Among all the genetic predispositions and environmental factors that can lead to addiction, there’s one group of people who seem to be particularly at risk – the creative. There are hundreds of examples of musicians, writers, and artists who have struggled with addiction, and an unfortunately high number of them have lost. It might just be a case of fame and fortune, as the successful among us tend to live more lavish lifestyles full of parties and people to impress. It could be a matter of stress, from always being in the public eye. Or is there a neurological connection between creative genius and addiction?

Some of the biggest names in history dealt with addiction. F. Scott Fitzgerald, perhaps most famous for penning the Great Gatsby, was an alcoholic who died from alcohol-related health problems at the age of 44. Sinclair Lewis, Eugene O’Neill, Dashiell Hammett, Edna St. Vincent Millay, Jack London, and William Faulkner, all writers from the early half of the 20th century, were heavy drinkers. Painters including Vincent van Gogh and Andy Warhol have done various drugs over the years. The list of musicians affected is staggering, but a few examples are Johnny Cash, Elvis, Michael Jackson, and Kurt Cobain.

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One theory is that people with such innovative minds are easily bored or view themselves as superior to everyone around them (whether warranted or not). Writer Ernest Hemingway once said, “I drink to make other people more interesting.” Another possible reason is that some people who become famous actually despise the public eye, and they drink or do drugs to release anxiety or make themselves more sociable. Yet another type is the artist seeking to stand out from the crowd. For example, writers who were part of the Beat movement of the 1950s, such as Allen Ginsberg and Jack Kerouac, were waging a war against conformity and used hallucinogenic drugs as part of their effort to reach a higher consciousness.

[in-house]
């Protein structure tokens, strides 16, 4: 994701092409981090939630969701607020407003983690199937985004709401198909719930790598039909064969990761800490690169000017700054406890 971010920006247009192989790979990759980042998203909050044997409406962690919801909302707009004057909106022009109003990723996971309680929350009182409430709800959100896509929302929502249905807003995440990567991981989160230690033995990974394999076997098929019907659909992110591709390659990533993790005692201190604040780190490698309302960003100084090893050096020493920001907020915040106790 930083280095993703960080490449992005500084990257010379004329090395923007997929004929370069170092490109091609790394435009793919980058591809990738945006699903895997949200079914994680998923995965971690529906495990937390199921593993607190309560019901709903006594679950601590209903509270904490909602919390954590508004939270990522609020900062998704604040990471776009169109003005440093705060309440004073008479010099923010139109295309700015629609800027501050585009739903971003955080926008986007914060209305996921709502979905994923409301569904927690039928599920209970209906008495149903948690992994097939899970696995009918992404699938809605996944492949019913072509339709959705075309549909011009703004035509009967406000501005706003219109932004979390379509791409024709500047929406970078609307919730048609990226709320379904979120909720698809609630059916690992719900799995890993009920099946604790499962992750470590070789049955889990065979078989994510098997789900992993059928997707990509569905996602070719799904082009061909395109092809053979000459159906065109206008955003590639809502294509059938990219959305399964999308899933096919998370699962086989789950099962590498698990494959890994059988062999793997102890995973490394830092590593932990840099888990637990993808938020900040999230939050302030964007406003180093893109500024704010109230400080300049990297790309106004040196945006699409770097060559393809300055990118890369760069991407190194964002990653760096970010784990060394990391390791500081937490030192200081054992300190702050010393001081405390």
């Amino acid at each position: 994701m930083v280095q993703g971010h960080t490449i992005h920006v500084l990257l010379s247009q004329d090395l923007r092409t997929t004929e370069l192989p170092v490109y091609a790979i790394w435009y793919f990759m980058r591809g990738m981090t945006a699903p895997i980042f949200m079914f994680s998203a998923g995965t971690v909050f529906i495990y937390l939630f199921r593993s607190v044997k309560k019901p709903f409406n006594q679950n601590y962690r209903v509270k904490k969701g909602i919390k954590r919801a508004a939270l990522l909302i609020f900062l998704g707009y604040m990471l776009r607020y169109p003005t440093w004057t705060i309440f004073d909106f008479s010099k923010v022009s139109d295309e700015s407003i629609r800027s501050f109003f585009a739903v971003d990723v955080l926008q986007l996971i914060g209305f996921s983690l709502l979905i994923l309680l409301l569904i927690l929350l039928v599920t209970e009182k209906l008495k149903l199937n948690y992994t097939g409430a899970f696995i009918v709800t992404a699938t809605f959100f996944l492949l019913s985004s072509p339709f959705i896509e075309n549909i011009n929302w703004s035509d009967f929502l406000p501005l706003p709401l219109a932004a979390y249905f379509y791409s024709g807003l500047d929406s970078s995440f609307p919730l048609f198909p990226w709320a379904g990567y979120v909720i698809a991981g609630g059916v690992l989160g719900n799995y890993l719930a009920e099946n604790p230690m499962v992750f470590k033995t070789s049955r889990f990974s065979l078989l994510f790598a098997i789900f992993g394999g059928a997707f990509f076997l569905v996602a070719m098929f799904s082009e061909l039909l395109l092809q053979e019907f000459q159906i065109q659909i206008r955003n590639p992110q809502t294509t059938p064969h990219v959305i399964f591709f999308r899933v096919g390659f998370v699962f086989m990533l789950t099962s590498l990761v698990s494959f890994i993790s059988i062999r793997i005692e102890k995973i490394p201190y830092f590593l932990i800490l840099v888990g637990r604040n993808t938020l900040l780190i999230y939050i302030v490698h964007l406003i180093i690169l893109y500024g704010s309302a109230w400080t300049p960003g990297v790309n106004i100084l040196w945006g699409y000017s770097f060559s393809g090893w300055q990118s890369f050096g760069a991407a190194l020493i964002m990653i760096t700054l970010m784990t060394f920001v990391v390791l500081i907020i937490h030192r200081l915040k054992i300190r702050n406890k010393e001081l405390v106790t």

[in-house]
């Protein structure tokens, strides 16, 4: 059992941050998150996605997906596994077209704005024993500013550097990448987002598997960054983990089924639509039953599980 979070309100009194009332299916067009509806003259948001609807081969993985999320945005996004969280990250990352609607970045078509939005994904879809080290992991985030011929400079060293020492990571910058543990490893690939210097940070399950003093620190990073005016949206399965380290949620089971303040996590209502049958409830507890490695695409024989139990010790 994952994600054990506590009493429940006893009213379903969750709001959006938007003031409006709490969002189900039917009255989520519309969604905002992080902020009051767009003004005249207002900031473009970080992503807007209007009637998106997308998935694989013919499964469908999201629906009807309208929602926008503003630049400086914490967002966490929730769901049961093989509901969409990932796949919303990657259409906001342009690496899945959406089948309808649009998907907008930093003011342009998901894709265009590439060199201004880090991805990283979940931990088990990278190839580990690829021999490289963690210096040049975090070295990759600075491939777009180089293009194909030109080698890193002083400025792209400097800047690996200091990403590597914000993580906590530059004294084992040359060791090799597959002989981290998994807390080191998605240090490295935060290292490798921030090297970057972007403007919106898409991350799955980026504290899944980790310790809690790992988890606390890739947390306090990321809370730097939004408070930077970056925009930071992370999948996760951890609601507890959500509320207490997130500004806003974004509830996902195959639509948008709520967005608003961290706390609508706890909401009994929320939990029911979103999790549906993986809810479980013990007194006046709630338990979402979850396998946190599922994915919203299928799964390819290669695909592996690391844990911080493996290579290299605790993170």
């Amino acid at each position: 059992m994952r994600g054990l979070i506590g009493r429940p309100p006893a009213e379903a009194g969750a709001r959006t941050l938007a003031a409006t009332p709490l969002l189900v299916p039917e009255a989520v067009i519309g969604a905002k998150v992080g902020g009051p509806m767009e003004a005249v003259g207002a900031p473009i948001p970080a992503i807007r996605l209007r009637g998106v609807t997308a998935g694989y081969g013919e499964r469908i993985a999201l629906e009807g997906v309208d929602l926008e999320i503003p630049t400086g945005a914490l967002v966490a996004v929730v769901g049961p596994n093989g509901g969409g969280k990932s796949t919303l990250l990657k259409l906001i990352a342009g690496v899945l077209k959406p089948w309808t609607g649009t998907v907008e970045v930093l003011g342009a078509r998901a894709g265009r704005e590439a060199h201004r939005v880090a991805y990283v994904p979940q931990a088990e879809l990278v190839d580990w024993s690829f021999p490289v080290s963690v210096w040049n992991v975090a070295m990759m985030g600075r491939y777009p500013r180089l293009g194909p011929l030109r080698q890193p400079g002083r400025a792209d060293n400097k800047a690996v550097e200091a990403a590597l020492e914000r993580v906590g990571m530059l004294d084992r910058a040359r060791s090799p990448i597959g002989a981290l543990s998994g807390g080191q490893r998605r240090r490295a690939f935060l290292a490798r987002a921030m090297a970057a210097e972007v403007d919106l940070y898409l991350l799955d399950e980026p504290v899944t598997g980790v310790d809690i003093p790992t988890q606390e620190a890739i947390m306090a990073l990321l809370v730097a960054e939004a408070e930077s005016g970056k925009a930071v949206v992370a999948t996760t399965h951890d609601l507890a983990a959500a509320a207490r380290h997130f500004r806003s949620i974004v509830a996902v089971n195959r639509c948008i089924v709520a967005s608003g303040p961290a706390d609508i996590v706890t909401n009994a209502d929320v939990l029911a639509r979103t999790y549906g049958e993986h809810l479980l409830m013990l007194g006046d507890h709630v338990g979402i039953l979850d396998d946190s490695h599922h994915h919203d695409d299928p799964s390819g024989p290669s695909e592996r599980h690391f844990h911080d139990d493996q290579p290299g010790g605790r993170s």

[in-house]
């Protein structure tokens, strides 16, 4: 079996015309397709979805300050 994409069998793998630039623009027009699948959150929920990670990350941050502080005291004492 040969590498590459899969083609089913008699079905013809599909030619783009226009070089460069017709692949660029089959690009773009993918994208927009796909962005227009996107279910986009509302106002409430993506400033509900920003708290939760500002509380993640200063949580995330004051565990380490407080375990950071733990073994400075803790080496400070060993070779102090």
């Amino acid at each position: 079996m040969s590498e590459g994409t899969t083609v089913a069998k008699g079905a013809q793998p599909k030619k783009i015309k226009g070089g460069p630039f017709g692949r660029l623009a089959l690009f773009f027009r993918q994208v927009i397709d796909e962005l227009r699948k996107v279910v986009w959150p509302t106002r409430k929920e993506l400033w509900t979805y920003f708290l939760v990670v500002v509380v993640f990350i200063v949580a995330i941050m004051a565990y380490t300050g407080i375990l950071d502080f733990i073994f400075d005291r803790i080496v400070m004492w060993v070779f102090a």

One study looked at celebrities who died a drug-related death between 1970 and 2015 and found 220 cases where substance abuse was a clear cause. Most died between the ages of 25 and 40. The number of drug-related deaths increased significantly in the 2000s, likely due to the rise of prescription opioids.

The way that an artists brain functions could account for at least some of the prevalence of substance abuse. In a person whose creative side of the brain is more developed than the organizational side, you might see ADD or ADHD. The medications to treat these conditions are commonly abuse, or people might turn to other substances to try to quell the symptoms.

Depression is another mental disorder common to creative types. Hitting a creative slump or struggling with writer’s block can send someone into a spiral of self-medicating. A psychiatrist named Donald W. Goodwin wrote a book called Alcohol and the Writer, in which he discussed a connection between alcoholism and depression and schizophrenia in an attempt to explain its prevalence in writers.

If you or a loved one need help to quit drugs or alcohol, consider Asana Recovery. We offer medical detox, along with both residential and outpatient programs, and you’ll be supervised by a highly trained staff of medical professionals, counselors, and therapists. Call us any time at (949) 438-4504.